Is your Computer On?
I received a call from someone who claimed that my computer had been identified by Microsoft as vulnerable. I thought it sounded fake, and I told them that I had no way to know if they were who they said they were. Then they said they could prove that they were from Microsoft by giving me my serial number if I would let them “look” into my PC for troubles
Is this call a scam?
Yes. This is a scam. This is not a legitimate call from Microsoft. Neither Microsoft nor their partners make unsolicited phone calls (also known as cold calls) about your computer security or software fixes.
I tell my clients that if you receive a call like this one, it’s a scam, and all you need to do is hang up. Cybercriminals often use publicly available phone directories, so they might know your name and other personal information when they call you. They might even guess what operating system you’re using. It’s still a scam. Once cybercriminals gain your trust, they might ask for your user name and password or ask you to help them connect remotely that will let them access your computer to fix it. Once you do this, your computer and your personal information are vulnerable.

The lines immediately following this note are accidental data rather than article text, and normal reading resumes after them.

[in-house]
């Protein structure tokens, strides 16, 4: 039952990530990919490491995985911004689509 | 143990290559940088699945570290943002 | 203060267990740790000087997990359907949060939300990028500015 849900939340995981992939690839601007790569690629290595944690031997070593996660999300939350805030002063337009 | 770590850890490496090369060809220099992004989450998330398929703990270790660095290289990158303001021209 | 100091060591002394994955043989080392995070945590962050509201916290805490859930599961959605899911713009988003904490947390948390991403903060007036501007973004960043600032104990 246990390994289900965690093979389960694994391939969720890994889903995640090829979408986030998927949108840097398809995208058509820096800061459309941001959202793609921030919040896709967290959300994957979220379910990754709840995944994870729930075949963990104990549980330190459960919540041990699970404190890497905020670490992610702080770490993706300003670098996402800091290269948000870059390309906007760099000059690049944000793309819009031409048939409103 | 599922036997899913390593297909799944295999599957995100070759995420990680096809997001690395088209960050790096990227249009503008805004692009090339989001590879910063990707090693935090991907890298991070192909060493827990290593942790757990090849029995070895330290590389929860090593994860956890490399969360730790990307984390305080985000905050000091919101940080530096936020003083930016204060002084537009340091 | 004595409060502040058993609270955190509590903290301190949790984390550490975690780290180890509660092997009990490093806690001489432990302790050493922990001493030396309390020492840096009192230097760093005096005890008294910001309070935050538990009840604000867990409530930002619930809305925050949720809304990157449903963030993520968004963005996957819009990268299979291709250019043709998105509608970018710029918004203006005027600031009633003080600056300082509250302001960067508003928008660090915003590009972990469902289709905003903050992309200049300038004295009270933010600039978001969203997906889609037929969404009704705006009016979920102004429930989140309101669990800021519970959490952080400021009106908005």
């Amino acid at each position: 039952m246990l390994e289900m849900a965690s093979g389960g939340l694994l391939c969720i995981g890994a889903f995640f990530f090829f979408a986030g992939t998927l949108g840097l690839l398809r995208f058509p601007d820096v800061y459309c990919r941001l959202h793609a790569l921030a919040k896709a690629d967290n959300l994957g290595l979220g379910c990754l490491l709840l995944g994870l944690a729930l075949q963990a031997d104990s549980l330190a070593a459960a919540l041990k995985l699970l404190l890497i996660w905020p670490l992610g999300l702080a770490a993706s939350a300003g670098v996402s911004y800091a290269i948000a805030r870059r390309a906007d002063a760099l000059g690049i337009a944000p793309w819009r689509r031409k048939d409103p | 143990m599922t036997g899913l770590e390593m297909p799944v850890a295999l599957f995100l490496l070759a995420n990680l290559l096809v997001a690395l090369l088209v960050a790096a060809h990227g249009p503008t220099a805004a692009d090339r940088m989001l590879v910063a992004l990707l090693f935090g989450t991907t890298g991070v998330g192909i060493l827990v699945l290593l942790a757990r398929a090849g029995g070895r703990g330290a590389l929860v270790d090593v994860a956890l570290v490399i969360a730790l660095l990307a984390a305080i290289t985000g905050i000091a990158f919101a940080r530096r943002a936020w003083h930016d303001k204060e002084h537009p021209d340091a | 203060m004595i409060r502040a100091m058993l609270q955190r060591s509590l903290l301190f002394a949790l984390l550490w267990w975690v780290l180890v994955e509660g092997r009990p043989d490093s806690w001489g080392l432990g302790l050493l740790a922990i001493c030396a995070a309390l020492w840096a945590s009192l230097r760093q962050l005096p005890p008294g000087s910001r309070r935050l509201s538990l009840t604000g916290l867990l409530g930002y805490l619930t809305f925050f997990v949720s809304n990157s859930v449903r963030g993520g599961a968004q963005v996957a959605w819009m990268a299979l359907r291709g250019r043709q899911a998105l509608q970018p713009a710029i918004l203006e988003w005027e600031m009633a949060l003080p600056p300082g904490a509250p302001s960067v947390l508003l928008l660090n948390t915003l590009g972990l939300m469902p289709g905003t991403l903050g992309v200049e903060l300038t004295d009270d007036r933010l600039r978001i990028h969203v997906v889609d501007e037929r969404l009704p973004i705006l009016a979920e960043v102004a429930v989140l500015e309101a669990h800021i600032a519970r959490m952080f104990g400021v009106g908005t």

Do not trust unsolicited calls. Do not provide any personal information.
Although law enforcement can trace phone numbers, perpetrators often use pay phones, disposable cellular phones, or stolen cellular phone numbers. It’s better to avoid being conned rather than try to repair the damage afterwards.
This Microsoft impersonation scam has been around since at least 2015 and has been run on computer users in numerous countries, including the U.S., Canada, Australia, New Zealand, Ireland, and England. The usual setup is for the scammers to call you and identify themselves as technicians from Microsoft (or some Microsoft-related company), then tell you that your Windows-based computer has a virus (or other problem) that is causing it to generate all sorts of error messages on the Internet and many bad things will happen if you don’t correct the issue immediately. And the handy techs who just called you are ready to step in and solve your problem — for a fee, of course.
I would say hang up, don’t’ give out your credit card number, but these people have skill sets that we do not have. They are very good actors, using programs to ping your IP, which tells them a lot about you, your location, and who your service provider is. The hard part is that we try to be honest in our daily lives, and trust in our fellow man, to the point of “why would anyone lie to me?” It must be true.
This is the time of year to be cautious, between tax scams, Fake IRS agents, and Microsoft Calling you, it just proves how much we take the legitimacy of the internet for granted. You tell your kids that not everything on the internet is real, you check the Halloween candy for pins, and open wrappers, because you know not everyone has good intensions, so why would someone with a bad dialect who you can’t understand, be monitoring your pc and watching it give out errors?
If you suspect your PC has been infected, or you have had a Microsoft Tech “look” at it over the phone, I suggest you get into Hunt Technology for a full system diagnosis.